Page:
LAUREL COUNTY, Ky. —
Many years ago I worked for another newspaper covering teams that did not begin with the names North and South. I had the privilege of covering one of the best football players I have seen at the high school level.
This player was strong, fast, and nearly impossible to tackle unless you brought some of your friends with you. He led his team into the playoffs where they had enough talent to make it to the state championship game. In the game that ended their playoff run, he came unhinged in a way I have not seen until Dez Bryant had a meltdown Sunday for the Dallas Cowboys. The incident included throwing a helmet and verbally attacking a teammate.
This high school player was wrong, just a Bryant was wrong. It doesn’t make it any more right if they just wanted to win so badly their competitive spirit boiled over. An excuse is an excuse no matter what kind of pretty paper you wrap it in.
Anytime a player reaches that level of fury he is bringing nothing but chaos to his team. The talk on the sideline for a lot of critical minutes was murmuring about what had just happened, just as there was for Dallas. There was no unity on a team at a time that every play could be the difference in winning or losing. For Dallas, there were bad decisions on clock management and poor coverage by the defensive backs after this incident. Who is to say they were not distracted by Bryant?
There are a lot of times tempers flare in a football game. You can’t get hit all night long and not get a little sideways. But you still have to focus and you can’t take focus away from other players. That is the definition of selfish.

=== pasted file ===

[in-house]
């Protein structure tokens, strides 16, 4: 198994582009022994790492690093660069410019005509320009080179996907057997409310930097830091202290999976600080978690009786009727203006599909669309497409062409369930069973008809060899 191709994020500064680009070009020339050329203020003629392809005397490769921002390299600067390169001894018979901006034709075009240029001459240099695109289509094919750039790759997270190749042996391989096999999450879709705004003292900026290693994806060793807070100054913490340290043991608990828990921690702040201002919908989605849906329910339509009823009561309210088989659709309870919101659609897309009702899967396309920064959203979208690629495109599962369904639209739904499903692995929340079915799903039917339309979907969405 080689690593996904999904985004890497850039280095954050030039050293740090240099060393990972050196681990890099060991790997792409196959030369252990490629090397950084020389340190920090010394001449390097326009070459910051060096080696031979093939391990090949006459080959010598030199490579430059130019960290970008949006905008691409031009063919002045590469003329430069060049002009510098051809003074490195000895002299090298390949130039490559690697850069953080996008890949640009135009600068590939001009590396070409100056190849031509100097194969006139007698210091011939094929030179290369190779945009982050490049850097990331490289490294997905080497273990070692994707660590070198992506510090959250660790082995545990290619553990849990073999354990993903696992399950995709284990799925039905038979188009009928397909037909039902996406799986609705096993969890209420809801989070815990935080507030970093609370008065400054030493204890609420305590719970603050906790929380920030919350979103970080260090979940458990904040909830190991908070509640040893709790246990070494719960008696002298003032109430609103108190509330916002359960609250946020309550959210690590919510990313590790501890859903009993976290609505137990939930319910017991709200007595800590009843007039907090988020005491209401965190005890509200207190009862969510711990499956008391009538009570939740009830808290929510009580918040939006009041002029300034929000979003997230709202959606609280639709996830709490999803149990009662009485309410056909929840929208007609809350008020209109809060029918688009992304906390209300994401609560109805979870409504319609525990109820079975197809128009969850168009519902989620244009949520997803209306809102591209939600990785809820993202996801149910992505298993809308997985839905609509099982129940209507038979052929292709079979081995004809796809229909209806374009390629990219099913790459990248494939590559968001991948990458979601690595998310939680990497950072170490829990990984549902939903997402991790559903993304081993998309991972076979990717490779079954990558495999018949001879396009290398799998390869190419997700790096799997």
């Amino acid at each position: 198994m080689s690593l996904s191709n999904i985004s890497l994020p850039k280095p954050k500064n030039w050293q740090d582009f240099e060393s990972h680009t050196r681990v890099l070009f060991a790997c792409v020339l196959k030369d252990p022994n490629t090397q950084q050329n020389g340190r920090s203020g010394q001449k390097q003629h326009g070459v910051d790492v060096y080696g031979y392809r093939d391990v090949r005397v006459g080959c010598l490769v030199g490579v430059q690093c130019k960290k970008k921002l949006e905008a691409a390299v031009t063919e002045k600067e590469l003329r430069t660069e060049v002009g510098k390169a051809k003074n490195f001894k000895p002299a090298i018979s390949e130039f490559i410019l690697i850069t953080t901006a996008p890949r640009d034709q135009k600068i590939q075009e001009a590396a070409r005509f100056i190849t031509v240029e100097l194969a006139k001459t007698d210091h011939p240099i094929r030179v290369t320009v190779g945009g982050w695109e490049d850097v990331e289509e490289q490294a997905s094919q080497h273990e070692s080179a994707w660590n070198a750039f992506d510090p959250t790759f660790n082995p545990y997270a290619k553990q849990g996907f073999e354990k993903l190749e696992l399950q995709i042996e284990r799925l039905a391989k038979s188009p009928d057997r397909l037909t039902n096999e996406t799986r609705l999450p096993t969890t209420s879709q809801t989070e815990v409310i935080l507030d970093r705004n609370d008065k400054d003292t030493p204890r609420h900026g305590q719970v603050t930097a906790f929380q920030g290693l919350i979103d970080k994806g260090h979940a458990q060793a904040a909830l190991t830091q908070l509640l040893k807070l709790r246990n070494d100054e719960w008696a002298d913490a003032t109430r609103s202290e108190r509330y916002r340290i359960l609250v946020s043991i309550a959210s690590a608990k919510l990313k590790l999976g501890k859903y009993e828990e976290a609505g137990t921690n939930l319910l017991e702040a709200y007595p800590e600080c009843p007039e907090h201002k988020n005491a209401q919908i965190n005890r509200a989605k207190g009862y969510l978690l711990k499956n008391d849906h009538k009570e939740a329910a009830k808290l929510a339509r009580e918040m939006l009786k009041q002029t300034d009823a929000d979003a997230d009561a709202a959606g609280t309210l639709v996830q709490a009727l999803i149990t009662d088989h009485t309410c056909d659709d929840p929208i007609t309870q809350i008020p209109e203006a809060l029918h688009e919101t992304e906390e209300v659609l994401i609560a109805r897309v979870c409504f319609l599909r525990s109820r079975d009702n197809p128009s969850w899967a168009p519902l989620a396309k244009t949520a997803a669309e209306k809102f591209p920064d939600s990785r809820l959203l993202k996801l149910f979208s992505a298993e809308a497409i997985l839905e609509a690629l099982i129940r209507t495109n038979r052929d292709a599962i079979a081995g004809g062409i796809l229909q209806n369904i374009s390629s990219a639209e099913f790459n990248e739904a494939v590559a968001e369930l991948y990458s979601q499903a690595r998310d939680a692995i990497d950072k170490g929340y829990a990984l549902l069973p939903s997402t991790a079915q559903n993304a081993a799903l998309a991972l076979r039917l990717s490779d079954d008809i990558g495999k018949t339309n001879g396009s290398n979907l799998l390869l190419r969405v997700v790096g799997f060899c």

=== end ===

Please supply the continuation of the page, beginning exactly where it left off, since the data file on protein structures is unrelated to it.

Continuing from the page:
North Laurel is enjoying one of their best football seasons and when it ends it could very well be their best. One of the biggest changes you notice from the teams Chris Larkey first coached to the ones he coaches now is the discipline.
His first teams had a lot more Dez Bryants, players that did not display discipline as a unit. You had some players that wanted to hit late, or pull a facemask. It was a big part of the task Larkey took on to take this attitude out of the equation so he could field a true team.
Where Larkey has succeeded, Dallas owner Jerry Jones and coach Jason Garrett have failed. Everyone has circled the wagons in defense of their young, talented receiver. That is fine on the public side. On the private side, he needs to be disciplined and given a no tolerance policy for these outbursts. If it happens again, trade him the next day. It will hurt when you see him have a huge game playing for another team. It will hurt less when you see that team fold late in a game because his emotions are more important than a team’s goals.